Wednesday, September 22, 2010

How to Get Started With Baby Sign Language

A guest post by Misty Weaver

If you are reading this, chances are you have decided to teach baby sign language to your baby. Congratulations! You’ve made a smart decision. Baby sign language is one of the best gifts you can give to your baby.

The first step in starting anything is deciding when to begin. Experts recommend starting to sign to your baby when she is about six months old. But if your baby is older than that now, don’t worry! You have plenty of time to catch up, and toddlers are quick learners!

The next step is to learn a few signs for yourself. This is super-easy! All the basic signs that you will need are available at Sign Language For Babies.

Baby sign language uses the signs from American Sign Language, the official language of the deaf community. So, if you want to teach a sign that is not regularly used as a baby sign, you can easily reference an ASL dictionary to learn the sign. These dictionaries are available online and at most libraries. (For instance, I knew that my son would love to be able to sign for “tractor,” so I had to look up the sign.)

Most moms choose to start with about three signs. There is no hurry. Popular beginning signs include: milk, mommy, daddy, more, diaper, and book, but really, the first signs, like all signs that you teach, are up to you.

So, let’s use milk for an example. Go to Baby Sign Language Dictionary and watch the video that shows you how to sign for milk. Then, you simply make the sign every time you say the word milk. When you say to your baby, “Does my sweetie pumpkinhead need some milk?” you make the sign for milk. Repetition is the key to success. Be sure to make the sign every time you say the word and be sure to say the word every time you make the sign. Eventually, your baby will sign milk back to you as a way of imitating your actions. How long this will take depends on the age and interest level of your baby. It could take several months, and some toddlers start to sign for milk within a few days. And a little while after that, you baby will start to sign for milk on his own, when he wants some milk!

You don’t have to wait until your baby masters the sign for milk before adding in a new sign. After a few weeks of signing for milk, you might decide to add the sign for “more.” (This is often baby’s favorite sign!) So when you ask, “Little Snookums, do you want some more?” you can make the sign for more.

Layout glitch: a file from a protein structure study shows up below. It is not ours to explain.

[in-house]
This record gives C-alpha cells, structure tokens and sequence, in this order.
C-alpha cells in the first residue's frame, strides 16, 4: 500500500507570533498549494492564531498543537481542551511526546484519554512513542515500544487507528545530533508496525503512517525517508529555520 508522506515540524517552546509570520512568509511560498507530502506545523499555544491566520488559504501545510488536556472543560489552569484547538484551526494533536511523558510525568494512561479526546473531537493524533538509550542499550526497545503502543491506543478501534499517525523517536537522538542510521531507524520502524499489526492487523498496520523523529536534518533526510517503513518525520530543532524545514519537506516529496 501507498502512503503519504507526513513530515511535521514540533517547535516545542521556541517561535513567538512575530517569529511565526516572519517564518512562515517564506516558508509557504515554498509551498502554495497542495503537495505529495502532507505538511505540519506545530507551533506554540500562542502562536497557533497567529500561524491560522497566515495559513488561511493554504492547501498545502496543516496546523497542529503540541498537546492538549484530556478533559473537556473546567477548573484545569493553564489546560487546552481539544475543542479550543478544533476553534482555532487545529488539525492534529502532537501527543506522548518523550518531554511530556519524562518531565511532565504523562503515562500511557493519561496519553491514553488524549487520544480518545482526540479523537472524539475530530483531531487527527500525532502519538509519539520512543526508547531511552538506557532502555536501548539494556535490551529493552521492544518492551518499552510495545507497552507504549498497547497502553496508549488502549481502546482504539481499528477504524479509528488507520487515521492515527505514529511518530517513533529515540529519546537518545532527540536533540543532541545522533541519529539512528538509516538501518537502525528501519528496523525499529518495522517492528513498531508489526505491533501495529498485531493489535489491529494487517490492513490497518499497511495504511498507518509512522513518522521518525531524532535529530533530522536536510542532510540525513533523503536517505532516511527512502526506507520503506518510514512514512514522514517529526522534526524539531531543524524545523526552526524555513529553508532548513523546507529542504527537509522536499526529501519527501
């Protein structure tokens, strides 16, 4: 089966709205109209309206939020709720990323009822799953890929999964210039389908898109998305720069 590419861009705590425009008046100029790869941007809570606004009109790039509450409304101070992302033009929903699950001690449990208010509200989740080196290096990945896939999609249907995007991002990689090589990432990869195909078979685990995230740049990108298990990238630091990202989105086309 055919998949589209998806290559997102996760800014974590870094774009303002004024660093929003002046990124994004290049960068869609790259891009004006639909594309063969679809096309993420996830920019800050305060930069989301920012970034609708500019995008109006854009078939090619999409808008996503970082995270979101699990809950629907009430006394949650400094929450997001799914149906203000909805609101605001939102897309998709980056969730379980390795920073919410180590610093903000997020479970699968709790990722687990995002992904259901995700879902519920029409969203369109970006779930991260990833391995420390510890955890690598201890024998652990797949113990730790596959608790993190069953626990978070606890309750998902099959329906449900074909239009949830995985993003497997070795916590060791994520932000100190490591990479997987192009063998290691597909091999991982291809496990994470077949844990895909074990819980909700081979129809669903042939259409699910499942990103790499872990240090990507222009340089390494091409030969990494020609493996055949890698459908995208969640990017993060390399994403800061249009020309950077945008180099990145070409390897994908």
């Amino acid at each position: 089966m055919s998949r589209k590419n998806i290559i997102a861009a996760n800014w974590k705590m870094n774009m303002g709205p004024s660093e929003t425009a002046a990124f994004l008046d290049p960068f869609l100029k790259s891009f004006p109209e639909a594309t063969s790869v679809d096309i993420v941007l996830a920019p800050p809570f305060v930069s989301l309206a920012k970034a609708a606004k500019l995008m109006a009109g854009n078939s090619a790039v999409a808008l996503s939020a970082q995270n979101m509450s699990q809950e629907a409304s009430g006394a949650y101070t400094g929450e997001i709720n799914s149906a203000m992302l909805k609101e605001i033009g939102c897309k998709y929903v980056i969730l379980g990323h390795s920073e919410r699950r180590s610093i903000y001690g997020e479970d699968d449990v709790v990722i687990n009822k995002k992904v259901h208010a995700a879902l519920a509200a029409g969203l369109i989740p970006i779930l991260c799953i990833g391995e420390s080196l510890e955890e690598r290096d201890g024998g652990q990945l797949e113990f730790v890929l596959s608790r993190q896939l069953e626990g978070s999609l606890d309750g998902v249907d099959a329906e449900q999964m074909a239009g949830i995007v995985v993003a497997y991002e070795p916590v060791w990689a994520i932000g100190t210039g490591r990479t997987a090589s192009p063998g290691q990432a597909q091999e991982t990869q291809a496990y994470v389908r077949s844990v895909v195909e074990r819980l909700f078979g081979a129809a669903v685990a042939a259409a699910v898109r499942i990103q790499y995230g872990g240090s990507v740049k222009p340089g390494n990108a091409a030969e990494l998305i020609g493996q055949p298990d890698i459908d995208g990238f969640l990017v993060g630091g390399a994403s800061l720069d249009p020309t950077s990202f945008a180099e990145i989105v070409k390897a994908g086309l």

You can add in new signs at your own pace. Some families only use five or six basic signs for the duration of their child’s signing life, and some families know up to 30 signs and use them regularly. This is entirely up to you.

What matters is that you are encouraging your baby to communicate, and that you are showing him that you care what he has to say. And Baby Sign Language is a fun and wholesome way to bond with your baby. You don’t need any fancy equipment or training. So what are you waiting for mom? Start signing!

3 comments:

Becky in Wyo said...

Great post! I checked out a dvd once from the library about doing baby sign language, but it was kind of overwhelming. I'm glad your guest writer said that some families only use a few signs. That was a good suggestion. I might be able to do that with my last baby.

Thanks!

Anika and Sean said...
This comment has been removed by the author.
Anika and Sean said...

We taught Terryn baby sign and I am so glad we did. It has made all the difference. We started teaching him when he was 6 months (milk, water, more, food) and then he started doing the signs at about 9 months. We added other signs later (again, cracker, bread, all done, thank you, please).

Now that he's almost 2, he still uses a little bit of sign to communicate. We added other signs: sleep, potty, blanket, binky. It's also helping us with potty training. He tells me when he has to go potty (now it's more like after he's already gone potty in his diaper), but it's a start!

I definitely recommend baby sign to parents. Sign alleviates some of the aggravation babies feel when they want to tell you what they want, but can't say the word for it yet.

I've even made up signs for stuff I didn't know. Once your child knows a few signs, it's easy to add more later. Definitely starting with just a few and being consistent at using them is the key.